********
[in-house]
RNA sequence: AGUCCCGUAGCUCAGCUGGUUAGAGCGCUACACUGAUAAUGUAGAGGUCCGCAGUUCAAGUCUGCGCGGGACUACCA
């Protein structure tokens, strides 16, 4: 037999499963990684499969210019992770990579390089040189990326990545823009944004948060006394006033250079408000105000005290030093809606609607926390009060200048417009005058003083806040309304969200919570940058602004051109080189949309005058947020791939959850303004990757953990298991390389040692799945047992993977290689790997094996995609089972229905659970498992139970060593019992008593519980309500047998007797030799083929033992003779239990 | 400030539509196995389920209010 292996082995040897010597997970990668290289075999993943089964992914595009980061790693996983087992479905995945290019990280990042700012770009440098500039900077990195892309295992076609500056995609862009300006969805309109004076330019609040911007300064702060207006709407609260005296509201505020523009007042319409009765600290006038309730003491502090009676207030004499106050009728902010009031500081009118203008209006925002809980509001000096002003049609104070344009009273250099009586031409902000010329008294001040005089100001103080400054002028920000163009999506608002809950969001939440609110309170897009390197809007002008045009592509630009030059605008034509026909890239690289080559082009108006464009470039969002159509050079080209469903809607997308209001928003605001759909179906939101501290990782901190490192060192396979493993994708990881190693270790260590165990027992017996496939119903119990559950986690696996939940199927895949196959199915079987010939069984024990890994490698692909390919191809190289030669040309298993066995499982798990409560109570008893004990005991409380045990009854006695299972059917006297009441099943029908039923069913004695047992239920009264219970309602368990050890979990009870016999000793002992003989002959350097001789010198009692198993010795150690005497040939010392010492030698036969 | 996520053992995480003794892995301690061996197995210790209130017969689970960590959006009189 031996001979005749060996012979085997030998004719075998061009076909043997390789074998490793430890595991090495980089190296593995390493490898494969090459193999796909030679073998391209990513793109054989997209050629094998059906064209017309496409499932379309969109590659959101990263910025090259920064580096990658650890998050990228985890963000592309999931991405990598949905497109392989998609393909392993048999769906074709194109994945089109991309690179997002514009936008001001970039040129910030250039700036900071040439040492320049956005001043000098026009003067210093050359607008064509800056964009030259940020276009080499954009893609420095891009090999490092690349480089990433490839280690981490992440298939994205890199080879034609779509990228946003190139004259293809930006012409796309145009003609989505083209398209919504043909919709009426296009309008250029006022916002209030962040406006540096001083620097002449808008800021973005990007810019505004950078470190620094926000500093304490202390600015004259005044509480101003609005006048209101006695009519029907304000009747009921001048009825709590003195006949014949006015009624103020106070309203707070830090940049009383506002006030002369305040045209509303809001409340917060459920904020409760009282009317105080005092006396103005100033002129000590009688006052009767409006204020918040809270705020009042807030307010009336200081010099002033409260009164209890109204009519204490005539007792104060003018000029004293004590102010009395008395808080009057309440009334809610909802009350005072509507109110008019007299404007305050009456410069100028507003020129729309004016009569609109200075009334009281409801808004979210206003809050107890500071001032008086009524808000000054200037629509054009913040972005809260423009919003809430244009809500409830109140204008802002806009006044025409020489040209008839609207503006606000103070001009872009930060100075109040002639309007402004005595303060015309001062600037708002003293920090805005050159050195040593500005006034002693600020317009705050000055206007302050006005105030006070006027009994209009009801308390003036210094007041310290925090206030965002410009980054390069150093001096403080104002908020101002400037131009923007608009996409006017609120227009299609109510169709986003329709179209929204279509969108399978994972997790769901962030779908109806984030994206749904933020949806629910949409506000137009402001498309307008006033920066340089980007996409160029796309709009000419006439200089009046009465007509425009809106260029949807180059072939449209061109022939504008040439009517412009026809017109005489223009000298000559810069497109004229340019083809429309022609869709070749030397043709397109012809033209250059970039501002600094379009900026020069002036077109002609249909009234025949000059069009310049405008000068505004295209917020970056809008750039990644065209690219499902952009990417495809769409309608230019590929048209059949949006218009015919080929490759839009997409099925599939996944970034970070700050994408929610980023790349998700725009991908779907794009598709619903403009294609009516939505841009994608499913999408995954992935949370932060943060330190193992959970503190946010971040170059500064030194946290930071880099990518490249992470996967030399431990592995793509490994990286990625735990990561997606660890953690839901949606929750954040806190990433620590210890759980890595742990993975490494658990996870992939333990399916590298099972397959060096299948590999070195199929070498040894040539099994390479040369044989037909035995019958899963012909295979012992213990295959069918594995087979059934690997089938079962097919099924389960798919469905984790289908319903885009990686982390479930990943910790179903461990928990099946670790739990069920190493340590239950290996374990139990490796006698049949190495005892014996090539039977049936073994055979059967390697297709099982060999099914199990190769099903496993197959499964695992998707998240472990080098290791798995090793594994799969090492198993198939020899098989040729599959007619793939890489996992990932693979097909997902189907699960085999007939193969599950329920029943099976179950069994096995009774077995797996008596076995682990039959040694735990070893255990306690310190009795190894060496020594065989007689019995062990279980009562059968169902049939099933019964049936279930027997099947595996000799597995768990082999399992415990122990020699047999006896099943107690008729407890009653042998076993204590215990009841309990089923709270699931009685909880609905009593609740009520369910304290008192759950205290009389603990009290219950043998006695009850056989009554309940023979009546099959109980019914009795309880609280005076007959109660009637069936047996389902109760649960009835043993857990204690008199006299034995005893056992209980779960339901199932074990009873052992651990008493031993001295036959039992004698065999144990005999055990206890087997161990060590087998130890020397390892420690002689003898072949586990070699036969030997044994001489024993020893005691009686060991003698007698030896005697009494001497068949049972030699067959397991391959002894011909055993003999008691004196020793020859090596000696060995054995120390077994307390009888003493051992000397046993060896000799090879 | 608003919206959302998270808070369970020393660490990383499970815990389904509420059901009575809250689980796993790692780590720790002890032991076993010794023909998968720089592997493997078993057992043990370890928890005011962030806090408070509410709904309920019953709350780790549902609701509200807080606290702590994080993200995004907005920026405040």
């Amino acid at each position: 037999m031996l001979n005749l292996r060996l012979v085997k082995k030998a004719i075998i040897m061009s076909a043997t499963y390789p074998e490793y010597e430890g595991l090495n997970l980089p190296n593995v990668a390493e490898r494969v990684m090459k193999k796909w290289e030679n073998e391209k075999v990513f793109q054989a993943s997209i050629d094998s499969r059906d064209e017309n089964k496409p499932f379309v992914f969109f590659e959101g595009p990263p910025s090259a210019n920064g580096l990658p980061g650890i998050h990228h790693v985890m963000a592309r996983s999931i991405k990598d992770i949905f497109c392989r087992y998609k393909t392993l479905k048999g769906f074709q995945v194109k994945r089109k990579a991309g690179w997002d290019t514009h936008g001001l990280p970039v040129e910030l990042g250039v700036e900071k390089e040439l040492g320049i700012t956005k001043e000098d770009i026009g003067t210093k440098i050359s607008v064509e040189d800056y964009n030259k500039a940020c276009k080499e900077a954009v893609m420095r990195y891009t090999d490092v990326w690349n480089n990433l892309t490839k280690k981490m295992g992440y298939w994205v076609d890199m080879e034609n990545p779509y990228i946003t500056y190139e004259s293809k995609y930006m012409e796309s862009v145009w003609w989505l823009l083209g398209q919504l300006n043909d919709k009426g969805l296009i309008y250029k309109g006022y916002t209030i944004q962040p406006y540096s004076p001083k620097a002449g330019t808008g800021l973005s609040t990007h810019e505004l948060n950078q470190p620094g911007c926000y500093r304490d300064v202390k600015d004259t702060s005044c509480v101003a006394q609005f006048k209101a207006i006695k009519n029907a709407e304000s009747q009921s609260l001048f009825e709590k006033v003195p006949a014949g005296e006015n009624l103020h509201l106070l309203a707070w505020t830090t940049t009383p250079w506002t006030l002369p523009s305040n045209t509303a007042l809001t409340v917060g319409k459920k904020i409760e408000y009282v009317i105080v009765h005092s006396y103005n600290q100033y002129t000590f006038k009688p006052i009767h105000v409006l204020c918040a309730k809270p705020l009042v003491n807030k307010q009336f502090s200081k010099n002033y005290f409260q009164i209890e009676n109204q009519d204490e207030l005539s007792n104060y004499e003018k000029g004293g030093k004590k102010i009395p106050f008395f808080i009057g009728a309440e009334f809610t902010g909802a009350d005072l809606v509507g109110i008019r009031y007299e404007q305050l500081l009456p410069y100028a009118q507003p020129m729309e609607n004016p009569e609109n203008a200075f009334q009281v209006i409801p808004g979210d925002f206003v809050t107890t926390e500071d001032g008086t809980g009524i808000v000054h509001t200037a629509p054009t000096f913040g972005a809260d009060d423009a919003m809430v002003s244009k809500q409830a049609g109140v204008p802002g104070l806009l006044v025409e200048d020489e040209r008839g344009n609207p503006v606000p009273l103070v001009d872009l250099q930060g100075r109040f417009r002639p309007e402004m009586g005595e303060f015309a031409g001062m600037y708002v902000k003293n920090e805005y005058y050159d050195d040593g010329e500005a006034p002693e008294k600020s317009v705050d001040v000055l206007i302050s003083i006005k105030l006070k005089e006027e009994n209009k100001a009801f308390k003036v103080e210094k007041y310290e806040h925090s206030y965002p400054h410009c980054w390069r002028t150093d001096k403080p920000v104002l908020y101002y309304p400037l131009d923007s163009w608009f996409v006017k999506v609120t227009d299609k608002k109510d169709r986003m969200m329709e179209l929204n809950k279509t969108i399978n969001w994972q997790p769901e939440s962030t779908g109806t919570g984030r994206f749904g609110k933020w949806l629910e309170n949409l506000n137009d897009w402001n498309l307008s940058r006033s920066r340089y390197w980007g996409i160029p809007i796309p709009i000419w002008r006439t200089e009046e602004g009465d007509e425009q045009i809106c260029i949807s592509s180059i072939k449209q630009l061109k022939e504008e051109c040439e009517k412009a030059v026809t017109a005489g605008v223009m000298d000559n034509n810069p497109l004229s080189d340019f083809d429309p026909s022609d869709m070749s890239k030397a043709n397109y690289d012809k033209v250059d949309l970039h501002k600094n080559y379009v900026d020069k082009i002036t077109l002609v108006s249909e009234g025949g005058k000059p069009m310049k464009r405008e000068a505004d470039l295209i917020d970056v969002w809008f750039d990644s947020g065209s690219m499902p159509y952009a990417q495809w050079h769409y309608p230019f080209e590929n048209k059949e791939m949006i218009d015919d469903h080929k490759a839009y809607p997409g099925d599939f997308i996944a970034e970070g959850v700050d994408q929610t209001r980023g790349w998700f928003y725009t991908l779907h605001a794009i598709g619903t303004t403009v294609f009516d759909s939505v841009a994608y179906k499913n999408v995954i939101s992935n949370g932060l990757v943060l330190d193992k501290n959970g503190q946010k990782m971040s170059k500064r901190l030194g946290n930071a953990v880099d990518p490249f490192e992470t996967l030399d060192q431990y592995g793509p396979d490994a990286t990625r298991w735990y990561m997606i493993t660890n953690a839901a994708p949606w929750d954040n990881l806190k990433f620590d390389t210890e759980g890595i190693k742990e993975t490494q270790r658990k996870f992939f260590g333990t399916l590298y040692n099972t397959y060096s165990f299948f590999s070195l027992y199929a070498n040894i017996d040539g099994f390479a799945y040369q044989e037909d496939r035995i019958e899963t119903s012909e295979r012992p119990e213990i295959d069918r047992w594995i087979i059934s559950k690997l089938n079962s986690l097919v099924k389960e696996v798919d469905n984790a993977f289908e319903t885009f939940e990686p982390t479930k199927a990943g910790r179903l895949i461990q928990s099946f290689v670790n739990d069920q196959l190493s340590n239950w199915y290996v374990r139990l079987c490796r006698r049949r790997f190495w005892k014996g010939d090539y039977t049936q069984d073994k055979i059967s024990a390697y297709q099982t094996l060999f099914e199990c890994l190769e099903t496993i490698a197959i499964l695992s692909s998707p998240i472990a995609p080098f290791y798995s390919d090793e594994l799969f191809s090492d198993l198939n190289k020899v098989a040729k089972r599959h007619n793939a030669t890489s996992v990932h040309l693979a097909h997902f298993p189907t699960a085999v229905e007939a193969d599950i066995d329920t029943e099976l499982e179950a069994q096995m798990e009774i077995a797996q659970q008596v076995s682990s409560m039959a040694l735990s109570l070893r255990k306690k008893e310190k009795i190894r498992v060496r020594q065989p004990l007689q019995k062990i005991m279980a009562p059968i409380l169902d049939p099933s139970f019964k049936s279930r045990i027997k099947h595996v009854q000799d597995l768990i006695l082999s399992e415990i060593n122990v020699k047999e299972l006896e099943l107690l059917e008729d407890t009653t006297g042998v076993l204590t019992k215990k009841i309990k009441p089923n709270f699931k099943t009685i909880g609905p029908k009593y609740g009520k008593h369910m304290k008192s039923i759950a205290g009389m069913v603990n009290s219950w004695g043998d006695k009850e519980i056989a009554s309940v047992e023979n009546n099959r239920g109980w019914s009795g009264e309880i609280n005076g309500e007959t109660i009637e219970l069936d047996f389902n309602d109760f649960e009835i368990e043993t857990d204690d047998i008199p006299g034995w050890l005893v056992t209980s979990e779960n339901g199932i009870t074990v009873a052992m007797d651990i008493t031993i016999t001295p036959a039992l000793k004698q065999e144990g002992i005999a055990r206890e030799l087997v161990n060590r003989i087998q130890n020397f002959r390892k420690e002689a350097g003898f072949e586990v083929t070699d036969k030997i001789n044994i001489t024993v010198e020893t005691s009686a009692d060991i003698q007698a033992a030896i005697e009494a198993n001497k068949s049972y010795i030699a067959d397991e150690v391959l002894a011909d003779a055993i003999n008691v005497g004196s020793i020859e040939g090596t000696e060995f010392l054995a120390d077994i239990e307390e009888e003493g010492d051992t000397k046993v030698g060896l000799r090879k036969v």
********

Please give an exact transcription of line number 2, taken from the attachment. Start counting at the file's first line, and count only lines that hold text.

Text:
RNA sequence: AGUCCCGUAGCUCAGCUGGUUAGAGCGCUACACUGAUAAUGUAGAGGUCCGCAGUUCAAGUCUGCGCGGGACUACCA